You mentioned webinars with club representatives. Are you already getting questions from clubs?
Not yet, because we haven’t finished the refereeing camp. We’ll only know where we are going when we’ve done that camp, studied the changes and tried them out in pre-season games. There will always be questions, and we’ll answer them. The first people to answer are the inspectors. Immediately after games we’ll ask them to explain and demonstrate how the new rules should be applied and then we’ll start seeing questions come in from the refs, the teams and their representatives. Usually, teams like to have a live dialog and ask us to explain specifics, so every year we prepare a presentation for them and, when they sign up to join the league, the clubs confirm that they are up to date with the rule changes. Every year we go over the details, and we’ll do it again this summer.
Are the refs being asked to crack down on any specific fouls this season?
Every year we struggle against foul play. There’s always an idea that last season we focussed on cross checking and in the new season it will be holding. After analysing last season, it was clear which fouls we needed the refs to pay more attention to, specifically what we’re calling ‘holding with both hands’, even though it sounds a bit clumsy. This is a separate issue and during pre-season we’ll be trying to eliminate that second hand so that the players are prepared for this and don’t try to wrap themselves around their opponents like a jacket.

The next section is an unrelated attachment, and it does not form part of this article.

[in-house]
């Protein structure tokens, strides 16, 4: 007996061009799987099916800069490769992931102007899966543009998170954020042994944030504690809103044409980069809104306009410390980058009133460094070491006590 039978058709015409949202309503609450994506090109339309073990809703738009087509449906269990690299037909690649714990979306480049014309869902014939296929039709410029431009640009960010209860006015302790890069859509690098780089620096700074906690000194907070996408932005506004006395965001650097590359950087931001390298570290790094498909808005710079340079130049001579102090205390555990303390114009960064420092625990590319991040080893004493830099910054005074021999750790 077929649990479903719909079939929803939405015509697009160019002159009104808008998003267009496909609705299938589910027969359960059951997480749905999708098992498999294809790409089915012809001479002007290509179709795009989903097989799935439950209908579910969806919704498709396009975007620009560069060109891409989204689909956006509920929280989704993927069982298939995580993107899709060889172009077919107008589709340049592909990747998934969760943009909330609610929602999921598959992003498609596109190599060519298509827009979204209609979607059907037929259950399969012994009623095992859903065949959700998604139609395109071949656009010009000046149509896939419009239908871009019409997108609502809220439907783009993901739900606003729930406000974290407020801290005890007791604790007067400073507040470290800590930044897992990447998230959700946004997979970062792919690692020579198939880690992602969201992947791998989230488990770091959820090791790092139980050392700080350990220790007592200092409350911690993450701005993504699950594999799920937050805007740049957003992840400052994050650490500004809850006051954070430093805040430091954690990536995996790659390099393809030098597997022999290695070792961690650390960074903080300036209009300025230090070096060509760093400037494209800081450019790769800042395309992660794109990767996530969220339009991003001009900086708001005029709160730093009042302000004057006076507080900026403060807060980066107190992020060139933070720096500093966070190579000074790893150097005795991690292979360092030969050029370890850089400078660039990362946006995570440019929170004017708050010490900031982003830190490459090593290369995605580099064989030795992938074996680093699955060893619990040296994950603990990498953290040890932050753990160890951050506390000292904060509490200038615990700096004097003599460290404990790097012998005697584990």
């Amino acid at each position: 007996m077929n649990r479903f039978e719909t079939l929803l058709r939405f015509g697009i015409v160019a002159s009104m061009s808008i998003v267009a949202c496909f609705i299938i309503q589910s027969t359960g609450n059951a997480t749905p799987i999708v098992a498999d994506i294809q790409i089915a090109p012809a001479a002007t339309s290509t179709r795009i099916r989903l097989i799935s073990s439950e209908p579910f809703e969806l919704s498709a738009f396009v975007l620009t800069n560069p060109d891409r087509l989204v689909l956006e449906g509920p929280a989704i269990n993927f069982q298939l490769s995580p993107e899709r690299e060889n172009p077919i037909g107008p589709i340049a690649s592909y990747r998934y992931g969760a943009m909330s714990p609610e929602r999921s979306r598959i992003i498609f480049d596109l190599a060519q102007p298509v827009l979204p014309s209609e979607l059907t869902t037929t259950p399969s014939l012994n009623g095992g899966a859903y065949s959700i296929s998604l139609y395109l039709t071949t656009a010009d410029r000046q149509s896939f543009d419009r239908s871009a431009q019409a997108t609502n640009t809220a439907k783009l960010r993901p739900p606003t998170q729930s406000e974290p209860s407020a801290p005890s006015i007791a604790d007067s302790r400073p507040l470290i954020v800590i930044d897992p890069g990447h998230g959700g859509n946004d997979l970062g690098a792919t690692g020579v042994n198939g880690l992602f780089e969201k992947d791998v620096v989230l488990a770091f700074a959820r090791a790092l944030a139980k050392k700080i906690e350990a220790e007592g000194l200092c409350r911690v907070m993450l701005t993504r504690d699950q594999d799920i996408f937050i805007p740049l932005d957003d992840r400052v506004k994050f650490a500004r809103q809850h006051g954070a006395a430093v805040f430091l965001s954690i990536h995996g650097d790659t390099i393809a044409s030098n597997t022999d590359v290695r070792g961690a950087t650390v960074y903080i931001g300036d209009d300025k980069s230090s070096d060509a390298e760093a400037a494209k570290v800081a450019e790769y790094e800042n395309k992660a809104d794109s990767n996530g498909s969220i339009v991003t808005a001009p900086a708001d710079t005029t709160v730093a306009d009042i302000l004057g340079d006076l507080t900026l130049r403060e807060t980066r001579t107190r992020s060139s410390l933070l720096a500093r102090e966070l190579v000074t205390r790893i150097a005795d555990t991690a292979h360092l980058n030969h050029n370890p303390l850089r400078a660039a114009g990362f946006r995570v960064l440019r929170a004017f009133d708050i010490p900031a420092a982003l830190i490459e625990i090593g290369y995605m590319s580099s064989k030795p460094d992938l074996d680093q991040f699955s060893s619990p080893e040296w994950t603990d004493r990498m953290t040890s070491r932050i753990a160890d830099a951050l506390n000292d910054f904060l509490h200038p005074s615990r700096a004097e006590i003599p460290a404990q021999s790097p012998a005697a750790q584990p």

How do you propose to counteract attempts to embellish or simulate fouls?
That’s an on-going battle. It’s not always easy for an official on the ice to understand immediately whether a player is exaggerating the effects of foul play or not. In the new season, there will be only one official guideline — simulation or related fouls. We’re warning the players: even if the ref doesn’t see the simulation at the time of the incident, it can still be reviewed afterwards. It’s about respect for our colleagues, for the game and, most of all, for the opposition. We hope there will be fewer cases of embellishment and there will be more fines for the ones that persist. Last season, most cases saw both a fine and an embellishment penalty at the same time. We want to separate them, the was a request that came from the clubs.
In recent seasons, the refereeing department has published clarifications of controversial plays on the KHL website. Are you continuing with that policy of openness?
During the regular season, we’ll post explanations of any controversial incident. In the playoffs, as in recent seasons, we will publish the result of every coach’s challenge or video review; anything connected with scoring goals. During the season, we’re planning to resume a regular column in which the refereeing department can explain specific incidents that happen in the championship.